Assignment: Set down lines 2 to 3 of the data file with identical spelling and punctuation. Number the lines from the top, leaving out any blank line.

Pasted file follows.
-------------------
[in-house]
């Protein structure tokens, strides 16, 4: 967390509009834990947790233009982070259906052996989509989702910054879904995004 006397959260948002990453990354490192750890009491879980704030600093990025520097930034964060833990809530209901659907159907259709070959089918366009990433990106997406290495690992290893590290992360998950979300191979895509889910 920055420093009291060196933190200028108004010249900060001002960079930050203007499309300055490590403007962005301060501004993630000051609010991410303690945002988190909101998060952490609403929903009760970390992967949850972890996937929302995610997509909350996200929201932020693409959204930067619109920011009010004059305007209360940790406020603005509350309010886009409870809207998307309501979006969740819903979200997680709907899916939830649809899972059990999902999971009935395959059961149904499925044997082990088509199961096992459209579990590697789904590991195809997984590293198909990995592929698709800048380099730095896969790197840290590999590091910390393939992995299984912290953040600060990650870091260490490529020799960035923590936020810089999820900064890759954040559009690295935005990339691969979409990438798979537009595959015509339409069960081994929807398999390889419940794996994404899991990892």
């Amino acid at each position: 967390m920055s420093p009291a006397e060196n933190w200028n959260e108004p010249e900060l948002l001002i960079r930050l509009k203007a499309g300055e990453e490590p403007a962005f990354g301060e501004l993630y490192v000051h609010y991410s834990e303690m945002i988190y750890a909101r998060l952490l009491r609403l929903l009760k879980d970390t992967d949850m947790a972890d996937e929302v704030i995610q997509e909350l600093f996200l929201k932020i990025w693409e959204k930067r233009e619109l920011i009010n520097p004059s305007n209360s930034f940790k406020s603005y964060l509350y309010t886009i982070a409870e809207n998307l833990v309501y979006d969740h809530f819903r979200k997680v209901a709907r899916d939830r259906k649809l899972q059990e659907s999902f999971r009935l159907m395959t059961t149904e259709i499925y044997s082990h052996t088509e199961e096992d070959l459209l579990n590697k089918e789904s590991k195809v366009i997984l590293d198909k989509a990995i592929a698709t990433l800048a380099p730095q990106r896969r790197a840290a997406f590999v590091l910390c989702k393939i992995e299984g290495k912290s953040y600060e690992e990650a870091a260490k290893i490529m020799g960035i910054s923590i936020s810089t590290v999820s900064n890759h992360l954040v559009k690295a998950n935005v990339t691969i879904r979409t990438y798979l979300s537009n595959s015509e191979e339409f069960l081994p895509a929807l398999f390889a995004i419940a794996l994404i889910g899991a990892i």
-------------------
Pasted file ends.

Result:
């Protein structure tokens, strides 16, 4: 967390509009834990947790233009982070259906052996989509989702910054879904995004 006397959260948002990453990354490192750890009491879980704030600093990025520097930034964060833990809530209901659907159907259709070959089918366009990433990106997406290495690992290893590290992360998950979300191979895509889910 920055420093009291060196933190200028108004010249900060001002960079930050203007499309300055490590403007962005301060501004993630000051609010991410303690945002988190909101998060952490609403929903009760970390992967949850972890996937929302995610997509909350996200929201932020693409959204930067619109920011009010004059305007209360940790406020603005509350309010886009409870809207998307309501979006969740819903979200997680709907899916939830649809899972059990999902999971009935395959059961149904499925044997082990088509199961096992459209579990590697789904590991195809997984590293198909990995592929698709800048380099730095896969790197840290590999590091910390393939992995299984912290953040600060990650870091260490490529020799960035923590936020810089999820900064890759954040559009690295935005990339691969979409990438798979537009595959015509339409069960081994929807398999390889419940794996994404899991990892």
């Amino acid at each position: 967390m920055s420093p009291a006397e060196n933190w200028n959260e108004p010249e900060l948002l001002i960079r930050l509009k203007a499309g300055e990453e490590p403007a962005f990354g301060e501004l993630y490192v000051h609010y991410s834990e303690m945002i988190y750890a909101r998060l952490l009491r609403l929903l009760k879980d970390t992967d949850m947790a972890d996937e929302v704030i995610q997509e909350l600093f996200l929201k932020i990025w693409e959204k930067r233009e619109l920011i009010n520097p004059s305007n209360s930034f940790k406020s603005y964060l509350y309010t886009i982070a409870e809207n998307l833990v309501y979006d969740h809530f819903r979200k997680v209901a709907r899916d939830r259906k649809l899972q059990e659907s999902f999971r009935l159907m395959t059961t149904e259709i499925y044997s082990h052996t088509e199961e096992d070959l459209l579990n590697k089918e789904s590991k195809v366009i997984l590293d198909k989509a990995i592929a698709t990433l800048a380099p730095q990106r896969r790197a840290a997406f590999v590091l910390c989702k393939i992995e299984g290495k912290s953040y600060e690992e990650a870091a260490k290893i490529m020799g960035i910054s923590i936020s810089t590290v999820s900064n890759h992360l954040v559009k690295a998950n935005v990339t691969i879904r979409t990438y798979l979300s537009n595959s015509e191979e339409f069960l081994p895509a929807l398999f390889a995004i419940a794996l994404i889910g899991a990892i």